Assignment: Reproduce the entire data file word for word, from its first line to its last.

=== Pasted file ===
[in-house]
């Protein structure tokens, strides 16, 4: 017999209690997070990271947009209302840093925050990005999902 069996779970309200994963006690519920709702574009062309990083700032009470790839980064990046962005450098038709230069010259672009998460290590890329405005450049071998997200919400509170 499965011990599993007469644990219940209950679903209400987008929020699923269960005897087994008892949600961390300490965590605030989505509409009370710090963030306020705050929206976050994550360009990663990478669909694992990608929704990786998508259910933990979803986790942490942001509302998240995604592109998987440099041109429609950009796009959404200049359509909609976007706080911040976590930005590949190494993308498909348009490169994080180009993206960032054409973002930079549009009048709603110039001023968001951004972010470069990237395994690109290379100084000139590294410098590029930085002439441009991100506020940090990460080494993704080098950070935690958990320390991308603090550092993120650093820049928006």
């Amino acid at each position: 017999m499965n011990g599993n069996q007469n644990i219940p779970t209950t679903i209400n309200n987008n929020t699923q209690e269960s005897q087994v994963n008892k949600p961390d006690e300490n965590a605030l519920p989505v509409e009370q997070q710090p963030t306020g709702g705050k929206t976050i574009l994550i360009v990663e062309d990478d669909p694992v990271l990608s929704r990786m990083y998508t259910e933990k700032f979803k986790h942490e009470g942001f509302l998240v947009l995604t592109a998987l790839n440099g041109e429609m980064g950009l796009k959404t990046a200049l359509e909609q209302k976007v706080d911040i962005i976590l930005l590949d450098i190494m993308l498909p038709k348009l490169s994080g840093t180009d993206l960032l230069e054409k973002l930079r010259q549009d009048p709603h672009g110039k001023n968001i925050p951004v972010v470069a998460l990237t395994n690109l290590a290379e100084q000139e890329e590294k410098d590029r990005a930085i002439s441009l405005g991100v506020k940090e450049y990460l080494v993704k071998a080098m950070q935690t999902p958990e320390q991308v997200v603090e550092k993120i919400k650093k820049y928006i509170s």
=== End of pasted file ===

[in-house]
């Protein structure tokens, strides 16, 4: 017999209690997070990271947009209302840093925050990005999902 069996779970309200994963006690519920709702574009062309990083700032009470790839980064990046962005450098038709230069010259672009998460290590890329405005450049071998997200919400509170 499965011990599993007469644990219940209950679903209400987008929020699923269960005897087994008892949600961390300490965590605030989505509409009370710090963030306020705050929206976050994550360009990663990478669909694992990608929704990786998508259910933990979803986790942490942001509302998240995604592109998987440099041109429609950009796009959404200049359509909609976007706080911040976590930005590949190494993308498909348009490169994080180009993206960032054409973002930079549009009048709603110039001023968001951004972010470069990237395994690109290379100084000139590294410098590029930085002439441009991100506020940090990460080494993704080098950070935690958990320390991308603090550092993120650093820049928006």
């Amino acid at each position: 017999m499965n011990g599993n069996q007469n644990i219940p779970t209950t679903i209400n309200n987008n929020t699923q209690e269960s005897q087994v994963n008892k949600p961390d006690e300490n965590a605030l519920p989505v509409e009370q997070q710090p963030t306020g709702g705050k929206t976050i574009l994550i360009v990663e062309d990478d669909p694992v990271l990608s929704r990786m990083y998508t259910e933990k700032f979803k986790h942490e009470g942001f509302l998240v947009l995604t592109a998987l790839n440099g041109e429609m980064g950009l796009k959404t990046a200049l359509e909609q209302k976007v706080d911040i962005i976590l930005l590949d450098i190494m993308l498909p038709k348009l490169s994080g840093t180009d993206l960032l230069e054409k973002l930079r010259q549009d009048p709603h672009g110039k001023n968001i925050p951004v972010v470069a998460l990237t395994n690109l290590a290379e100084q000139e890329e590294k410098d590029r990005a930085i002439s441009l405005g991100v506020k940090e450049y990460l080494v993704k071998a080098m950070q935690t999902p958990e320390q991308v997200v603090e550092k993120i919400k650093k820049y928006i509170s």